For the past three years as I’ve walked to my car, I’ve passed half a wine barrel that once held a tomato plant. Tenants in my building brought the barrel there and planted the tomato, but they soon stopped watering it and the tomato died. The tenants moved away but they left their barrel, where it has sat ever since, gathering dust, stray trash and cigarette butts, plus lots of rain.
I had entertained the idea of cleaning out the wine barrel and planting something in it, but I never got around to it. The stew that was brewing in the barrel was also getting to look pretty intimidating.
When I launched The Manly Housekeeper, I finally had a reason and an excuse to clean out the wine barrel. The series “Asphalt Garden” will follow my progress as I attempt to garden above ground in some free space against the back wall of my apartment building, next to the laundry room and the gas main.
My family had a small vegetable garden when I was growing up, where we usually planted a few tomato plants, two cucumbers and two zucchinis. I worked in the garden with my mom, but this will be my first time growing anything on my own. It will no doubt be a learning experience.
I hope you, dear reader, enjoy following along, and consider starting your own above-ground garden. Do you know of a couple square feet of space that get 8-12 hours of sunlight a day that you could claim? How about in your apartment building’s parking lot, near the dumpsters? The startup costs are pretty minimal, especially if you’re planting in only one barrel, and the rewards are (theoretically) very tangible: fresh tomatoes, herbs, zucchinis or peppers – whatever you want to plant.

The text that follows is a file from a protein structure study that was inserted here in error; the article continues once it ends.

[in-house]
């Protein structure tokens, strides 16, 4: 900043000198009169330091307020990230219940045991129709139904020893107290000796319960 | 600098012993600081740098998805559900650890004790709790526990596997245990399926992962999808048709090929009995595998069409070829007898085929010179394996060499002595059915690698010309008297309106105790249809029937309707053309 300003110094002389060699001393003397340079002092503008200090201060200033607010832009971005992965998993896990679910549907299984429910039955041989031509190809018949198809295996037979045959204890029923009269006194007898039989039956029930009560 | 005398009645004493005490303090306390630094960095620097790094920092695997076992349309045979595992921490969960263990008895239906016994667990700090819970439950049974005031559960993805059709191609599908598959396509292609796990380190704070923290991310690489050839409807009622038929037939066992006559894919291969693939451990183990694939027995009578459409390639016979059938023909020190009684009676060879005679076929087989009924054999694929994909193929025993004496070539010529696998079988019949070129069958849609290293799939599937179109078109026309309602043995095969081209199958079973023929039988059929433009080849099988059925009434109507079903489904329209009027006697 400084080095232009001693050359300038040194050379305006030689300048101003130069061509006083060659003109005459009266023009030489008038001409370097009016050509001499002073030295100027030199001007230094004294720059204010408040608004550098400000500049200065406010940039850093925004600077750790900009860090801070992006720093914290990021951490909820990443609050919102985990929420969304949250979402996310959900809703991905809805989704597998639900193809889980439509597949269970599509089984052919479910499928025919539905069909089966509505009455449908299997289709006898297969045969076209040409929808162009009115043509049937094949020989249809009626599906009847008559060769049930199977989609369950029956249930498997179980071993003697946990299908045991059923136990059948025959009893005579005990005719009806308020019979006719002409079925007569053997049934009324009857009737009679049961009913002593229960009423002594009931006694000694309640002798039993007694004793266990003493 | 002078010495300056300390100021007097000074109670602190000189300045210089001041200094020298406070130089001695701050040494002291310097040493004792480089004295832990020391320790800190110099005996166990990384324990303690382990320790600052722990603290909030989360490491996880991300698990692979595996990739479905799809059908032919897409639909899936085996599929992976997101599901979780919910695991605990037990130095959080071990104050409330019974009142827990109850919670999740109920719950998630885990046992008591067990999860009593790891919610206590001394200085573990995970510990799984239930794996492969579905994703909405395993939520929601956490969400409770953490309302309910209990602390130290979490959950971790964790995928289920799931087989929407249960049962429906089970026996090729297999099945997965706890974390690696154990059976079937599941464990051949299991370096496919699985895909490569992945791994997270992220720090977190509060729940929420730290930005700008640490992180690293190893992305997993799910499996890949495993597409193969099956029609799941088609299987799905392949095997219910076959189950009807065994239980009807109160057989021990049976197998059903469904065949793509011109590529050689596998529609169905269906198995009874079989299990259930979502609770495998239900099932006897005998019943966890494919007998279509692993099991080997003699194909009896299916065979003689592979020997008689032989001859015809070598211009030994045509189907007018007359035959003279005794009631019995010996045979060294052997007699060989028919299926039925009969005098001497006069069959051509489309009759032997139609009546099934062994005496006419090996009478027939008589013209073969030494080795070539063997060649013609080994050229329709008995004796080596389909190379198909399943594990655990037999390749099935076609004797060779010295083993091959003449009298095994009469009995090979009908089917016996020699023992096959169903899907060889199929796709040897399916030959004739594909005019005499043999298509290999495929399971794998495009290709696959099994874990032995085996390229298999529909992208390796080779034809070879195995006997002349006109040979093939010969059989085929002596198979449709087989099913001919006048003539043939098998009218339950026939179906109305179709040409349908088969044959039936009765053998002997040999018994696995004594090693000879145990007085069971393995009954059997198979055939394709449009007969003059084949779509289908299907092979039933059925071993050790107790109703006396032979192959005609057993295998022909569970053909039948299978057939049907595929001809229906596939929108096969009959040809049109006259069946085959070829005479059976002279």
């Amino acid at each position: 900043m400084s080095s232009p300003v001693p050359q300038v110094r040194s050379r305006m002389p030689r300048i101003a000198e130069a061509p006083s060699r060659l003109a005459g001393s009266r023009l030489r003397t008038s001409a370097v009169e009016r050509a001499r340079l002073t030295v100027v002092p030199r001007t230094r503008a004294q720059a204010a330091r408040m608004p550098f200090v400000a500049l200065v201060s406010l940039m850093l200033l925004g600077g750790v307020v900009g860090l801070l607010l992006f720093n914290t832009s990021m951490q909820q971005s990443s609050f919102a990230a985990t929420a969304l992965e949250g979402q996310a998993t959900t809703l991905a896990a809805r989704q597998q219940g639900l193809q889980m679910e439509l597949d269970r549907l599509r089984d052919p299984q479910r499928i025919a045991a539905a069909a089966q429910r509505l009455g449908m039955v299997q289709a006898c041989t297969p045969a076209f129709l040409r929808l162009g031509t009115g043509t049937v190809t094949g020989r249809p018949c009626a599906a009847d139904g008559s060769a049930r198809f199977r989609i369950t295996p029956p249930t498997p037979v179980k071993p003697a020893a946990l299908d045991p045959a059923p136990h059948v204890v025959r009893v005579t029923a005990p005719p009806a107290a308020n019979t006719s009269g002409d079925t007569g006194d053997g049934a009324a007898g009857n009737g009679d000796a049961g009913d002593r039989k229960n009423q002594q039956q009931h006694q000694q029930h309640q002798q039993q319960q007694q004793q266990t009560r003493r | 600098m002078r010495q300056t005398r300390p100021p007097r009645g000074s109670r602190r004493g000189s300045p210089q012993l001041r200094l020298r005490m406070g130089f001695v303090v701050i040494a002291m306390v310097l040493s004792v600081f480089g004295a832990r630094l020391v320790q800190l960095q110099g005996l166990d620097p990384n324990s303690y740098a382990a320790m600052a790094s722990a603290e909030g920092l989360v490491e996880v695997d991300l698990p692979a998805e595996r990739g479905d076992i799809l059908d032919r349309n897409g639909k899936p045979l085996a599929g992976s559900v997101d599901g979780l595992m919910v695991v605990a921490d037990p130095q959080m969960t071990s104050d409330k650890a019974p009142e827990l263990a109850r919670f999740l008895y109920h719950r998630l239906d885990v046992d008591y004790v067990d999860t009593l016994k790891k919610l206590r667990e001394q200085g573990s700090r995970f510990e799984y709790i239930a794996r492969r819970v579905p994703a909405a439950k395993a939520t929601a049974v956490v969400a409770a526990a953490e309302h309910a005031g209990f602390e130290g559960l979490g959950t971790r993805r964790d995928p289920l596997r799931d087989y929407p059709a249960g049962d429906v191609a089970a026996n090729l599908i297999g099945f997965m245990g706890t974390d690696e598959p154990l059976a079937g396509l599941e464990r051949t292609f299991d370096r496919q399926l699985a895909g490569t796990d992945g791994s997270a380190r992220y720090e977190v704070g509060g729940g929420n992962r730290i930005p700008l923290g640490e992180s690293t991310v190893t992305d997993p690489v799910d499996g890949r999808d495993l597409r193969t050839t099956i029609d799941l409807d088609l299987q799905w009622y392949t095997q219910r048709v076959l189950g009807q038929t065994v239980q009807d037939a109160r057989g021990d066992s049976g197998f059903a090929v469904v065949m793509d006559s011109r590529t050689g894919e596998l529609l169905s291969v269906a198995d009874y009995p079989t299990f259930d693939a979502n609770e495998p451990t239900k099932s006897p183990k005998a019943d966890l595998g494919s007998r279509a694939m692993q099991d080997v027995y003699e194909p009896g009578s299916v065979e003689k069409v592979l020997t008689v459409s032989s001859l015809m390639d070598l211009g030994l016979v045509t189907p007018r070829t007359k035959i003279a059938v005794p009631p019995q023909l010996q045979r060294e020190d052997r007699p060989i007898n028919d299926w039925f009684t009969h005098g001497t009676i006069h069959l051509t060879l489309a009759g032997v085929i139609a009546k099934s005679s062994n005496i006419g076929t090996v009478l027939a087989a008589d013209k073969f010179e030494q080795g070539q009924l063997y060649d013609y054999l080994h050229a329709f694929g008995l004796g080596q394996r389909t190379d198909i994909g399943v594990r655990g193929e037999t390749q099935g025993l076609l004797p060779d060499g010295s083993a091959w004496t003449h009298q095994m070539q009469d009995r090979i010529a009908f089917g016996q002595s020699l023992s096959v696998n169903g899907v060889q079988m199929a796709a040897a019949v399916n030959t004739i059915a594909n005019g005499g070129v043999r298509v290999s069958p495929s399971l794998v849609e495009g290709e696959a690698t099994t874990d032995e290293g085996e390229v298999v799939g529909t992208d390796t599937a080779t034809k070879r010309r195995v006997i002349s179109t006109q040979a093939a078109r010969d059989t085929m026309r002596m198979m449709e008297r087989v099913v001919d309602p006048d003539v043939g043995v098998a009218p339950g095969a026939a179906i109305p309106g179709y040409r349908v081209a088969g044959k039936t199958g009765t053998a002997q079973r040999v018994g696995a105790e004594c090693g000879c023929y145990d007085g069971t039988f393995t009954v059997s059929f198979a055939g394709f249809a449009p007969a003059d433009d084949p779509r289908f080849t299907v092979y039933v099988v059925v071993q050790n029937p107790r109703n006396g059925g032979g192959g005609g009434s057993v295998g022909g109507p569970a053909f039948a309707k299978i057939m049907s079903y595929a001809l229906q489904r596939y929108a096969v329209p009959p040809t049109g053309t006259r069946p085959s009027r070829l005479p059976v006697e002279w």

Tomorrow I’ll describe how I settled on planting in four wine barrels, and show how I prepped those barrels for planting. Wednesday I’ll write about the vegetables I settled on and the dirt formula I used for planting, and share some planting tips. Then we’ll be off and running! Over the course of the summer I’ll share updates on my garden and recipes that use ingredients from my backyard, plus I’ll muse about topics like whether having a vegetable garden is cost-effective.
But first, back to crazy, foaming, green concoction near my parking space. Wine barrels are designed to hold a liquid, which means they can’t leak (Captain Obvious sighting!). The original owners of the parking lot wine barrel didn’t put any drainage holes in the barrel, so each winter the barrel filled with water, where it marinated with the old dirt and trash until the water evaporated months later.
I knew the first thing I needed to do to start my asphalt garden was to empty the old barrel. When I took a close look at the water, I saw thousands of mosquito larvae swimming about. I gripped my shovel with determination and started emptying the water and mud directly into the dumpster. When I disturbed the water I knew my reticence was well-founded. The putrid smell from the barrel was powerful, even in the fresh outdoor air.
I emptied most of the barrel; enough to make it light enough to tip over. As I dumped the wine barrel upside down I got two surprises in quick succession: First, the barrel really was leak-proof. It was bone-dry underneath, and the underside of the barrel was fresh, with light-brown wood. Second, the dry habitat was the perfect home for a family of black widow spiders. I actually can’t unequivocally say they were black widows; I couldn’t see the trademark red hourglass markings on the underside of the spider’s abdomen. The adult spiders certainly did have a pair of bright red spots, however (another type of marking), and the juvenile spiders looked just like these ones.
I did a very thorough job of cleaning the underside of the wine barrel, then scrubbed out the inside of the barrel even more carefully. I’ll take poisonous spiders over stinky green sludge any day of the week.
Tomorrow: fewer spiders but just as many adventures – this time in the rain!